I'm several weeks late on this, but in case you hadn't noticed, this year's One Page Dungeon Contest has wrapped up, and the winning submissions are available on the wiki. There's a nice summary on Greg Costikyan's Play This Thing.
The One Page Dungeon Contest is a wonderful exercise that forces contributions to combine various aspects (design, story, technique) of the dungeon-maker's art into a single compact format. As with a number of creative efforts, the discipline of constraining yourself to a single page has a number of benefits, most importantly it forces you to focus and simplify and identify the essence of your idea.
As Einstein's wording of William of Occam's principle as it: everything should be as simple as possible, but no simpler.
I find that this paring-down-to-the-essence technique works wonders in software engineering, too, by the way. When you are concentrating on a bit of code, the question you should always have in your mind is not "what can I add?", but rather "what can I take out?".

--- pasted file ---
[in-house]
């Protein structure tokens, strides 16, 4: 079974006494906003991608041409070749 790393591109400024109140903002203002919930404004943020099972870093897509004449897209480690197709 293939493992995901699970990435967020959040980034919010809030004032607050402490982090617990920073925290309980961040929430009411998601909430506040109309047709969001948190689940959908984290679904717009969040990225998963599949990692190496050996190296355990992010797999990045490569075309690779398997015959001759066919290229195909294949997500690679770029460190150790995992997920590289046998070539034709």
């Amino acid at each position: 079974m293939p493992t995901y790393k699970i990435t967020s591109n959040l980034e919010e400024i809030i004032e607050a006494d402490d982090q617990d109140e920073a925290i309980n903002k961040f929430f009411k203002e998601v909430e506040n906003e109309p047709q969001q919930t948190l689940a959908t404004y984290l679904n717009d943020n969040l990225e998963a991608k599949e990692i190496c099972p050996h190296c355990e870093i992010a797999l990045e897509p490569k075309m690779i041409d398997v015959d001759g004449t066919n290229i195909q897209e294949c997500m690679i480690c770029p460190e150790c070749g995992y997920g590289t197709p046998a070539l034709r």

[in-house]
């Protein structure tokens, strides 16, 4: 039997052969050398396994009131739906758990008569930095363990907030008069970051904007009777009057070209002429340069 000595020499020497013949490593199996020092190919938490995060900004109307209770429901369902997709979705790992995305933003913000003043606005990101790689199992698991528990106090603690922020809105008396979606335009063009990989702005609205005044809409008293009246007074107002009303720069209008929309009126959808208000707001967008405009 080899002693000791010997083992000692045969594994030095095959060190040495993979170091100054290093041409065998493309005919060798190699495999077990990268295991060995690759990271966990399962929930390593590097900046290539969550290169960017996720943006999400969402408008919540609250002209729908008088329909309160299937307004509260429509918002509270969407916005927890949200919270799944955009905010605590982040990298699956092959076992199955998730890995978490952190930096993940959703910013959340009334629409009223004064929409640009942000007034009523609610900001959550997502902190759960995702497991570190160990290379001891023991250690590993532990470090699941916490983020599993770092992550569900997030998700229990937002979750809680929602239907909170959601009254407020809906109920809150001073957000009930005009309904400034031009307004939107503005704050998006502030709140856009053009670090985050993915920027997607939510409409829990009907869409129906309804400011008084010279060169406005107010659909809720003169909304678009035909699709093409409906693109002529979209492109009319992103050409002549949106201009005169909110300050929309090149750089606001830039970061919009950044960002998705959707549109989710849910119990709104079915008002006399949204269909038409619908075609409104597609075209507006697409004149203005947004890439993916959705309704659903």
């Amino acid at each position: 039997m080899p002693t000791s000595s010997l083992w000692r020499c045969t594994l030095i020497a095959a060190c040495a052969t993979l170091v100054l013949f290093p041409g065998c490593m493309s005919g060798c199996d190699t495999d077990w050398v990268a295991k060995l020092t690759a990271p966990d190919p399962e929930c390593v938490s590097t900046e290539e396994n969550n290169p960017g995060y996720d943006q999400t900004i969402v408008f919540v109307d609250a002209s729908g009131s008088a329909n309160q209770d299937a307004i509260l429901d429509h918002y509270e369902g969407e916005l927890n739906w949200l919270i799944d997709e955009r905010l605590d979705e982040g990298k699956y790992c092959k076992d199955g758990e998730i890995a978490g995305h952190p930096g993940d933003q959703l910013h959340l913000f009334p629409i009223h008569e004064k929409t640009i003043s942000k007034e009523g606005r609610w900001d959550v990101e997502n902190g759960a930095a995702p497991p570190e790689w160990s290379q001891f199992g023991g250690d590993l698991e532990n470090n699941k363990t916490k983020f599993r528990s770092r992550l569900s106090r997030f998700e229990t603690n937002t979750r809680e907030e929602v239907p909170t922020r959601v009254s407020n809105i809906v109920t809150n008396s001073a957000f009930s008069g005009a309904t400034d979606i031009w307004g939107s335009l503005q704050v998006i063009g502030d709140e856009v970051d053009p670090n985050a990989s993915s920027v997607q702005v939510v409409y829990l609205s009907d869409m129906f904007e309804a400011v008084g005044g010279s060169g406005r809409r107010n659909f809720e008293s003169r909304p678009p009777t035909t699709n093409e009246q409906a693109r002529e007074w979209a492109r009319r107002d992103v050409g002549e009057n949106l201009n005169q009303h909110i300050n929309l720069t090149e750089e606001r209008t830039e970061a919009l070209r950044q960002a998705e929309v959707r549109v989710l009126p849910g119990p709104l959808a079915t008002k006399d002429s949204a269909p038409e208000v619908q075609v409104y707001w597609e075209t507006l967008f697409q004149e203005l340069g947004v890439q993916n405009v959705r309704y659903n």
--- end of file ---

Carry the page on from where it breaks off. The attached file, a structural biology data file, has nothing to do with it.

But back to dungeons.
I think that the best way to enjoy the One Page Dungeon Contest is to look through the winning submissions, find one which appeals to you, and then look at the bottom of the campaign wiki where the committee has cross-referenced the supporting essays, articles, and blog posts from the authors of the dungeons.
For example, here's the nifty Citadel of Evil, by Stuart Robertson. It's gorgeous, but what's even better is Stuart's blog post, where he goes into a nice explanation of the "pocketmod" format for packing a booklet into a single foldable page with some great references to other uses of that technique.
Similarly, Aaron Frost and Mundi King provide a nice explanation on their web site of the evolution of their design from an idea that was too large to fit down to the gorgeous final result.
Happy dungeon reading!